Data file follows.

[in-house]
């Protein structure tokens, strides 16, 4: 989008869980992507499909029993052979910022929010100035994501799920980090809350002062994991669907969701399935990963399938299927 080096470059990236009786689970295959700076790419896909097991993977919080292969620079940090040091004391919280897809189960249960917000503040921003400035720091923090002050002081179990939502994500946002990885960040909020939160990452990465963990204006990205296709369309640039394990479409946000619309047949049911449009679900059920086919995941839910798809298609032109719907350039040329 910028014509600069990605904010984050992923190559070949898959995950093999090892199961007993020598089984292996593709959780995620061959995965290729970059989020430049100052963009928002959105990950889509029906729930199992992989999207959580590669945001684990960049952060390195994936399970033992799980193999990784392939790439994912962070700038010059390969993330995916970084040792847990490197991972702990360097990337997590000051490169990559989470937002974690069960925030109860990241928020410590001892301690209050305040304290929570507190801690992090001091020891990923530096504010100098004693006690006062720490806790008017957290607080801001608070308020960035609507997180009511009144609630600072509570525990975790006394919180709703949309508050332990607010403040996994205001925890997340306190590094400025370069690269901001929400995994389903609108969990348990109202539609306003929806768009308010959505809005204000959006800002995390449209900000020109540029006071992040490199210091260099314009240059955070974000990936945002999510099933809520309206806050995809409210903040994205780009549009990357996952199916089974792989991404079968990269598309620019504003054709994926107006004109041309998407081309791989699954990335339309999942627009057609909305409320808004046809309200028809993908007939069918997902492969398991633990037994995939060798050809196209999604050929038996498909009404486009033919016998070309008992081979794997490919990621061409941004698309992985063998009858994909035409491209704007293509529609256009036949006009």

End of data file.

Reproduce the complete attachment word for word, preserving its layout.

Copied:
[in-house]
């Protein structure tokens, strides 16, 4: 989008869980992507499909029993052979910022929010100035994501799920980090809350002062994991669907969701399935990963399938299927 080096470059990236009786689970295959700076790419896909097991993977919080292969620079940090040091004391919280897809189960249960917000503040921003400035720091923090002050002081179990939502994500946002990885960040909020939160990452990465963990204006990205296709369309640039394990479409946000619309047949049911449009679900059920086919995941839910798809298609032109719907350039040329 910028014509600069990605904010984050992923190559070949898959995950093999090892199961007993020598089984292996593709959780995620061959995965290729970059989020430049100052963009928002959105990950889509029906729930199992992989999207959580590669945001684990960049952060390195994936399970033992799980193999990784392939790439994912962070700038010059390969993330995916970084040792847990490197991972702990360097990337997590000051490169990559989470937002974690069960925030109860990241928020410590001892301690209050305040304290929570507190801690992090001091020891990923530096504010100098004693006690006062720490806790008017957290607080801001608070308020960035609507997180009511009144609630600072509570525990975790006394919180709703949309508050332990607010403040996994205001925890997340306190590094400025370069690269901001929400995994389903609108969990348990109202539609306003929806768009308010959505809005204000959006800002995390449209900000020109540029006071992040490199210091260099314009240059955070974000990936945002999510099933809520309206806050995809409210903040994205780009549009990357996952199916089974792989991404079968990269598309620019504003054709994926107006004109041309998407081309791989699954990335339309999942627009057609909305409320808004046809309200028809993908007939069918997902492969398991633990037994995939060798050809196209999604050929038996498909009404486009033919016998070309008992081979794997490919990621061409941004698309992985063998009858994909035409491209704007293509529609256009036949006009």